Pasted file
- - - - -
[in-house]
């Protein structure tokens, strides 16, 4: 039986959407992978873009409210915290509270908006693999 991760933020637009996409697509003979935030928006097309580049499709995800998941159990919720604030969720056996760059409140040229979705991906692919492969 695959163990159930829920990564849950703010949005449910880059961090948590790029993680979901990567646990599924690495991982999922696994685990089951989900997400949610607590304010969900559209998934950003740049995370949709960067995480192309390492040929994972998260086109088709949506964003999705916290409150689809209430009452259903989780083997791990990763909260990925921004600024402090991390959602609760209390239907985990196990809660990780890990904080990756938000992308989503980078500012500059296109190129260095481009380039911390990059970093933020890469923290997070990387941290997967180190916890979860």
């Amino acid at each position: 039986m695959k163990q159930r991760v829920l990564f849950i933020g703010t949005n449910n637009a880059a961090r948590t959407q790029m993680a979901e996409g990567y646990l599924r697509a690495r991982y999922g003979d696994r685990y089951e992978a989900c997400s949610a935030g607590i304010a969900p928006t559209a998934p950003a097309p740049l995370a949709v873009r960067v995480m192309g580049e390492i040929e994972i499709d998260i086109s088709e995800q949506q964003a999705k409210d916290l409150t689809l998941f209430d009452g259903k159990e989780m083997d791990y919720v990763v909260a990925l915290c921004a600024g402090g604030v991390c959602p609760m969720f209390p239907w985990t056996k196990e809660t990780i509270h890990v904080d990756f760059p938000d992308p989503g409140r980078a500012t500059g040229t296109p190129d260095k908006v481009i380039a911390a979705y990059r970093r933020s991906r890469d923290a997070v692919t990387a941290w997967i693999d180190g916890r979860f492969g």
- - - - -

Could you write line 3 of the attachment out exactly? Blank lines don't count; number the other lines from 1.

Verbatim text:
């Amino acid at each position: 039986m695959k163990q159930r991760v829920l990564f849950i933020g703010t949005n449910n637009a880059a961090r948590t959407q790029m993680a979901e996409g990567y646990l599924r697509a690495r991982y999922g003979d696994r685990y089951e992978a989900c997400s949610a935030g607590i304010a969900p928006t559209a998934p950003a097309p740049l995370a949709v873009r960067v995480m192309g580049e390492i040929e994972i499709d998260i086109s088709e995800q949506q964003a999705k409210d916290l409150t689809l998941f209430d009452g259903k159990e989780m083997d791990y919720v990763v909260a990925l915290c921004a600024g402090g604030v991390c959602p609760m969720f209390p239907w985990t056996k196990e809660t990780i509270h890990v904080d990756f760059p938000d992308p989503g409140r980078a500012t500059g040229t296109p190129d260095k908006v481009i380039a911390a979705y990059r970093r933020s991906r890469d923290a997070v692919t990387a941290w997967i693999d180190g916890r979860f492969g």